Reading between the lines on a recommended South Carolina adventure

I’ve never understood the negative connotations of the term “bookworm.” I guess it’s because I’m a bit of a bookworm myself—OK, a magazine, travel show, and newspaper worm, too. I’m guilty of completely immersing myself as a character into novels, and imagining myself wandering the destinations described in travel articles. The second time I read about Beaufort, South Carolina—this time in Outside magazine—I mentioned it to my husband.

“Look hon, they’re talking about Beaufort again.” We live a couple hours away, so I thought it was worth pointing out to him. “Dale, why don’t we go see what all the fuss is about?” I closed the magazine, set up the GPS, and we hit the road.

First taste of the town

We kicked off our trip living on the edge—the edge of town that is. Bay Street, which borders downtown Beaufort’s famed waterfront, is the town’s cultural epicenter. With 17 working art galleries on Bay Street alone, it’s not hard to understand why Beaufort was named “one of the top 25 arts towns in America” by American Style Magazine.

One of my favorites was the Thibault Gallery, which featured the work of area artists, including Mary Thibault. While I browsed the diverse pieces throughout the gallery, Dale was transfixed—he was watching a local artist work on an oil painting, a spot-on rendition of one of the many marsh scenes we passed on our drive into town.

As the sun set, we headed to nearby Waterfront Park for an evening walk amidst the oaks and Palmetto trees, along the shore of Harbor River. With the expansive water views on one side, and charming outdoor dining and live music on the other, it didn’t take long to be overcome by the relaxed spirit that permeates through Beaufort. It also didn’t take long, as it turns out, for the wonderfully delicious smells coming from the Bay Street restaurants to interest our taste buds. We headed into the Saltus River Grill, tempted by its beautiful outdoor patio, which overlooked the park and river.

With it being our first night on the coast, it was too tempting not to start the meal with oysters, steamed to perfection and paired simply with a splash of hot sauce. For my entrée, a classic Southern dish: fresh local shrimp and decadent bacon lardons served over creamy mascarpone grits. Dale chose the sautéed scallops, which were served with braised pork and duck fat-fried okra.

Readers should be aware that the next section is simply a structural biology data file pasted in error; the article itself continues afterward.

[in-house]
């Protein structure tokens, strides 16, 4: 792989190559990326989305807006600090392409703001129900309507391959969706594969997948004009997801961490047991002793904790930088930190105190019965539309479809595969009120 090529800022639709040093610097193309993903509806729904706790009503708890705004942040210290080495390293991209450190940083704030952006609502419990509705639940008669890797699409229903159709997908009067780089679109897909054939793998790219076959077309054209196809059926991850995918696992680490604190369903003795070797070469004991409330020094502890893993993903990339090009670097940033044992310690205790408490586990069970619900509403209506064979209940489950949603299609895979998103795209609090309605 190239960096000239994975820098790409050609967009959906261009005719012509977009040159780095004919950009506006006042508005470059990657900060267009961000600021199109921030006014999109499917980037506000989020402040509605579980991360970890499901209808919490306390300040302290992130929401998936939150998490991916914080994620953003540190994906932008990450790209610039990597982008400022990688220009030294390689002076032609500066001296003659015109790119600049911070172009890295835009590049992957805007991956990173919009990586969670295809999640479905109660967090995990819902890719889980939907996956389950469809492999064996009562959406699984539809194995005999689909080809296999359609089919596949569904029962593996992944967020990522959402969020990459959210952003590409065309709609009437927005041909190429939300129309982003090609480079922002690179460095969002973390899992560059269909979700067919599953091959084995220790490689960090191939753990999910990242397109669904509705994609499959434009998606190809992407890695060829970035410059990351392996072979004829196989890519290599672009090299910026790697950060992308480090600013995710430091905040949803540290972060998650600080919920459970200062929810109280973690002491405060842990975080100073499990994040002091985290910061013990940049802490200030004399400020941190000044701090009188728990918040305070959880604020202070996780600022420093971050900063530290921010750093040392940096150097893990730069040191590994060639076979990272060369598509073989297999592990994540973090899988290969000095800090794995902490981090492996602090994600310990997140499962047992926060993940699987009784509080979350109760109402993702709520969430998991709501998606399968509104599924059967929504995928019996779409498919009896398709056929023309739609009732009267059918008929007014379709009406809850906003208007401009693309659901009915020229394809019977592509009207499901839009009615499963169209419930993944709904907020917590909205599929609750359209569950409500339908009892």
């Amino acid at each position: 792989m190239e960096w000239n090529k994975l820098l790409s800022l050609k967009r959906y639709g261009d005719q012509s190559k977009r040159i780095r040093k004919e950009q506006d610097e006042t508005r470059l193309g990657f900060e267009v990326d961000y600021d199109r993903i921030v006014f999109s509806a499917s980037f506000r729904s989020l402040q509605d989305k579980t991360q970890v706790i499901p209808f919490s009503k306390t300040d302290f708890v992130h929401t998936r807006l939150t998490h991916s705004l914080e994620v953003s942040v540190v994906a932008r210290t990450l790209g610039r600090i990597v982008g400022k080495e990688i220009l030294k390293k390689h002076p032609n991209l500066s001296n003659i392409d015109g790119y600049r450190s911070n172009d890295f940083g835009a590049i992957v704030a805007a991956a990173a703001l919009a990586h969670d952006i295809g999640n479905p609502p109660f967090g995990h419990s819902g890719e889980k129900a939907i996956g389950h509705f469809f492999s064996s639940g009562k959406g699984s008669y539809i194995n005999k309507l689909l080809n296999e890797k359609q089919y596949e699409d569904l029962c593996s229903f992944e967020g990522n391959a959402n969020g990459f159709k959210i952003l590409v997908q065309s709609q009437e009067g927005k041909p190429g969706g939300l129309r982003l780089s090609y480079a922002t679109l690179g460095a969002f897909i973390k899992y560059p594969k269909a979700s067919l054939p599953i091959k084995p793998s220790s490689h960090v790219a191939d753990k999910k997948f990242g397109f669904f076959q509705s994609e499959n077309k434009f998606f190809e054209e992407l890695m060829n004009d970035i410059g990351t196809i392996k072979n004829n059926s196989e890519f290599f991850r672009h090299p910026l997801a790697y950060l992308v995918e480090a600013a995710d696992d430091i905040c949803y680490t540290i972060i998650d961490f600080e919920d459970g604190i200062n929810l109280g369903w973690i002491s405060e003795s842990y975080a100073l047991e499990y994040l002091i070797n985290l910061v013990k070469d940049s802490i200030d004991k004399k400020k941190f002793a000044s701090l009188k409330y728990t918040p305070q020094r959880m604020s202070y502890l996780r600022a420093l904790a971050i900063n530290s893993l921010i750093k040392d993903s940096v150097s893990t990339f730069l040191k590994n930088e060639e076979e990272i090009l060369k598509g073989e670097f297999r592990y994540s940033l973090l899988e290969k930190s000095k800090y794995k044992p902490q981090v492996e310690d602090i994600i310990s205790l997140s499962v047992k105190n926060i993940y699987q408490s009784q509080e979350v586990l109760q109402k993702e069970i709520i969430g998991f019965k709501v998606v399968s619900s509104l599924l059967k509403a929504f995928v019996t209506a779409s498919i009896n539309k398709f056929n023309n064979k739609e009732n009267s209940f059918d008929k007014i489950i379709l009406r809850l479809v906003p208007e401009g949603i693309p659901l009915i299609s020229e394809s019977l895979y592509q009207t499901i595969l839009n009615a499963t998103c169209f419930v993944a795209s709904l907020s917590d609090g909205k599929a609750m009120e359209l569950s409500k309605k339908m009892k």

Cultural insights

The next day, we took a drive out to St. Helena, an island rich in both cultural and culinary history, starting with the Penn Center. One of the most significant African-American historical institutions in the country, the Penn Center was the site of one of the country’s first schools for the children of freed slaves and, many years later, a favorite meeting location for Martin Luther King, Jr. In fact, Dr. King is said to have drafted his famous “Dream” speech in Gantt Cottage, one of several buildings on the Penn Center grounds.

The Penn Center is also at the heart of the area’s Gullah Culture. The Gullah are African-Americans who live throughout the Lowcountry of South Carolina, known for keeping their heritage alive through language, arts, storytelling, cuisine, and more. There’s even an annual Gullah festival every May that celebrates the culture in a weekend filled with great food, music, and art.

After spending the morning learning about the Gullah culture, it seemed only fitting that we stay on St. Helena for lunch at Gullah Grub, made famous on programs like Martha Stewart Living and Anthony Bourdain: No Reservations. True to the Gullah way, the menu featured only local and in-season ingredients, which, of course, meant plenty of delicious shrimp, red rice, and fresh collards.

Famed Frogmore flavor

In addition to the amazing Gullah food, St. Helena is also home to the community of Frogmore, the birthplace and namesake for Frogmore Stew, a famous Southern delicacy featuring a mix of shrimp, smoked sausage, new potatoes, and tender corn, slow-cooked together in one mouthwatering pot. Knowing our trip would not be complete without trying it, we stopped at Lady’s Island Dockside Restaurant for dinner to enjoy the famed stew and the equally famous Lowcountry views.

Both delivered spectacularly. With each of the ingredients bringing their own distinct flavor, they created a kind of unique symphony of taste, tied together with a subtly spicy seasoning. It’s a taste that you can’t really understand unless you’re given a spoonful.

Tastes and textures like that are where being a bookworm stops, and being a traveler begins. There’s only so much you can experience by flipping a page—unless, of course, that page is a recipe for Frogmore Stew.

Dale and I had a good idea of what to expect from Beaufort, due to our prior research. But it was the experiences we stumbled across during our time in the area that made the trip beyond simply “good,” and into one of our own.

Next, read up on Southern flavors of Gainesville.

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